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(Nature)   How soot stopped the little Ice Age. WOO WOO   (nature.com) divider line 41
    More: Interesting, Little Ice Age, Industrial Revolutions, soot, black carbon, global warming, Innsbruck, smokestacks, air pollution  
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5755 clicks; posted to Main » on 04 Sep 2013 at 9:41 AM (32 weeks ago)   |  Favorite    |   share:  Share on Twitter share via Email Share on Facebook   more»



41 Comments   (+0 »)
   
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2013-09-04 09:45:58 AM
In before herpaderp.
 
2013-09-04 09:49:33 AM
GOLBALE WORMINGT FREAD!
 
2013-09-04 09:55:29 AM
They guess....

Now that's science you can trust.
 
2013-09-04 09:55:46 AM
So, cutting back on carbon emissions would result in the ice age coming back? Sounds like the plot of a science fiction book.
 
2013-09-04 09:59:24 AM
i171.photobucket.com
 
2013-09-04 10:00:41 AM
Can we just tweek the carbon levels to get a temperature we want?

I am in favor of 'just warm enough to sink Florida.'
 
2013-09-04 10:04:11 AM

mbillips: In before herpaderp.


Nice ad hominem.
 
2013-09-04 10:05:40 AM
We've known about the modern impact of black carbon for a while now, and have a good handle on the magnitude of its impact.  This just pushes the start of anthropogenic influence back a bit.

Courtesy of NASA:
data.giss.nasa.gov

 (BC = Black Carbon.  The changes in greenhouse forcings add up to about 3 Watts per square meter.  Black Carbon contributes about +0.4, but in the modern day this is largely countered by the reflective effects of other combustion-related aerosols.  Our present combustion processes don't make as large of a percentage of black carbon as 17th-century stoves and such.)

And before someone comes in and herps "It's the sun!" note that the change in solar contributions from 1750-2000 was about +0.3, or 1/10th of the impact of changing greenhouse gases.  The sun's brightness has been on a downward part of its natural cycles for the past few decades, and cannot be used to explain the recently observed increase in temperatures.  (Study published in the Proceedings of the National Academy of Sciences.)  We've seen warming since ~1980 despite slightly declining solar irradiance.
 
2013-09-04 10:06:28 AM
Too early.  Eyes still blurry, looking at the front page of fark on an iPhone 5 and no coffee yet this morning.

I read the headline as "How sluts stopped little Ice Age. WOO WOO"
 
2013-09-04 10:10:53 AM

fruitloop: [i171.photobucket.com image 350x263]


Came for this, leaving satisfied.
 
2013-09-04 10:11:00 AM

indarwinsshadow: They guess....

Now that's science you can trust.


Ctrl-F "Guess".  No matches in article.

All I'm seeing is:
"When Kaser's team looked at ice cores previously drilled at two high-elevation sites in the western Alps - the Colle Gnifetti glacier saddle (elevation 4,455 metres) on Monte Rosa near the Swiss-Italian border and the Fiescherhorn Glacier (3,900 metres) in the Bernese Alps - they found that at around 1860, layers of glacial ice started to contain surprisingly large amounts of soot.  The team converted the energetic effect that this soot that would have had on glaciers at the time into equivalent changes in air temperature. When included in a simplified mass-balance model, the melting effect of black carbon nicely explained the observed Alpine glacier retreat without the need for unrealistic increases in precipitation to be made to the model."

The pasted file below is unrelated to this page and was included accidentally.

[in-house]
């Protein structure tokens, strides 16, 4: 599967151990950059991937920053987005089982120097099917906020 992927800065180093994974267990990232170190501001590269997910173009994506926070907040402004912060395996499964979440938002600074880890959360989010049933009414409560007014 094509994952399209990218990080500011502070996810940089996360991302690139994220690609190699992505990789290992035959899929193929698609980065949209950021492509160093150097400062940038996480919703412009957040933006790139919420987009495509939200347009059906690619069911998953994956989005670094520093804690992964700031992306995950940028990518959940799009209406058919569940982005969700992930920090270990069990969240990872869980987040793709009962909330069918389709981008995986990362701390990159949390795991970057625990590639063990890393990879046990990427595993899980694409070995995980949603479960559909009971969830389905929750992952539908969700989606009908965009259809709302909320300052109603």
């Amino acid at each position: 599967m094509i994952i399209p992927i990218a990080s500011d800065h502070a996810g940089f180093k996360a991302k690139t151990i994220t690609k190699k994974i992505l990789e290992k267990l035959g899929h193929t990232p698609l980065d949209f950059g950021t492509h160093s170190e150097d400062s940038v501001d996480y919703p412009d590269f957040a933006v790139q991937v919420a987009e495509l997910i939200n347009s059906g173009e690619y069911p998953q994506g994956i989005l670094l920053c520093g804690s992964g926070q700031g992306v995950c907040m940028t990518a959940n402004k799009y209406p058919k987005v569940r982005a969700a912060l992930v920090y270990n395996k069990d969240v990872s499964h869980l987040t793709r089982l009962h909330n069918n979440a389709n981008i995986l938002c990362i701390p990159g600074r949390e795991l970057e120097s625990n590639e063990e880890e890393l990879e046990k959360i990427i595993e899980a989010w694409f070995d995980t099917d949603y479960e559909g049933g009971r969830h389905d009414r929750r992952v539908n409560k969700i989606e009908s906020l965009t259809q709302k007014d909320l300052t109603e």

Characterizing that as a "guess" is dishonest.
 
2013-09-04 10:12:10 AM
This kind of plays into my "white hat, black hat" hypothesis that if you want to cool the earth everyone wears a white hat, if you want to warm it you go with black. I feel this is a substantial improvement over my first idea to cool the earth by only allowing old people and blondes outside during the daytime.
 
2013-09-04 10:17:20 AM

Bschott007: Too early.  Eyes still blurry, looking at the front page of fark on an iPhone 5 and no coffee yet this morning.

I read the headline as "How sluts stopped little Ice Age. WOO WOO"


That article would have been more fun to read.
 
2013-09-04 10:29:20 AM
"The emission of soot from Europe's proliferating factory smokestacks and steam locomotives explains why glaciers in the Alps began their retreat long before the climate warming caused by human activities kicked in, a study suggests."

Weren't Europe's proliferating factories owned and run by humans then?
 
2013-09-04 10:31:46 AM
Black carbon, in the form of charcoal created through pyrolysis of organic materials, could also be tilled into the soil, creating terra preta loam and sequestering it for decades.
 
2013-09-04 10:32:22 AM

santadog: Weren't Europe's proliferating factories owned and run by humans then?


Nope, intelligent design. God did it.
 
2013-09-04 10:46:27 AM
Black crunchy coating encased the glaciers thus beginning the age old question of "what would you do for a Klondike bar?"
 
2013-09-04 10:58:44 AM
The banner ad on the top of that page keeps making my mobile browser jump back to the top of the page.
 
2013-09-04 11:01:47 AM

indarwinsshadow: They guess....

Now that's science you can trust.


maybe you should RTFA ;

"But even so, this study offers a very elegant and plausible explanation for the glacier conundrum. It appears that in central Europe soot prematurely stopped the Little Ice Age."
 
2013-09-04 11:21:47 AM

cajunns: indarwinsshadow: They guess....

Now that's science you can trust.

maybe you should RTFA ;

"But even so, this study offers a very elegant and plausible explanation for the glacier conundrum. It appears that in central Europe soot prematurely stopped the Little Ice Age."


Wipe the sand out of your vagina Nancy. It's a joke. F*cking relax.
 
2013-09-04 11:23:54 AM

give me doughnuts: That article would have been more fun to read.


And just about as accurate
 
2013-09-04 11:24:59 AM
Supposition, assumption, belief, conclusion, possibility,,,